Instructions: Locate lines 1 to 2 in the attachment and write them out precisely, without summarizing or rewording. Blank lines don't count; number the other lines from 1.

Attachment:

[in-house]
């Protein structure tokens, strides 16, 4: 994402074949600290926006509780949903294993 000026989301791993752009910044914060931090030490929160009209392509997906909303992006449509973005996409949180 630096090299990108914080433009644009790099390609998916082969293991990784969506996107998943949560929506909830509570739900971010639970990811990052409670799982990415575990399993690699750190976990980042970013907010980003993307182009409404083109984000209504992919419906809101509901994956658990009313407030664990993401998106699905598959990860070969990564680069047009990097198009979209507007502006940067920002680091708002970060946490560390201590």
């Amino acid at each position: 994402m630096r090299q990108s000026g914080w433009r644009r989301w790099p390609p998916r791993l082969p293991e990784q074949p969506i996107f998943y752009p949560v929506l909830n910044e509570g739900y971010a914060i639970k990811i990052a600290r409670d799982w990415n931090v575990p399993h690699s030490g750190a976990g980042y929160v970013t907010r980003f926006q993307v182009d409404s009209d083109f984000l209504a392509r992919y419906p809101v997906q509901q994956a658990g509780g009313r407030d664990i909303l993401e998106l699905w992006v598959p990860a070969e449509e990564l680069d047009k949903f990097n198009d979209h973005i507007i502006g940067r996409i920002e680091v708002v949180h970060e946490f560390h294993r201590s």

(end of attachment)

[in-house]
């Protein structure tokens, strides 16, 4: 994402074949600290926006509780949903294993 000026989301791993752009910044914060931090030490929160009209392509997906909303992006449509973005996409949180 630096090299990108914080433009644009790099390609998916082969293991990784969506996107998943949560929506909830509570739900971010639970990811990052409670799982990415575990399993690699750190976990980042970013907010980003993307182009409404083109984000209504992919419906809101509901994956658990009313407030664990993401998106699905598959990860070969990564680069047009990097198009979209507007502006940067920002680091708002970060946490560390201590």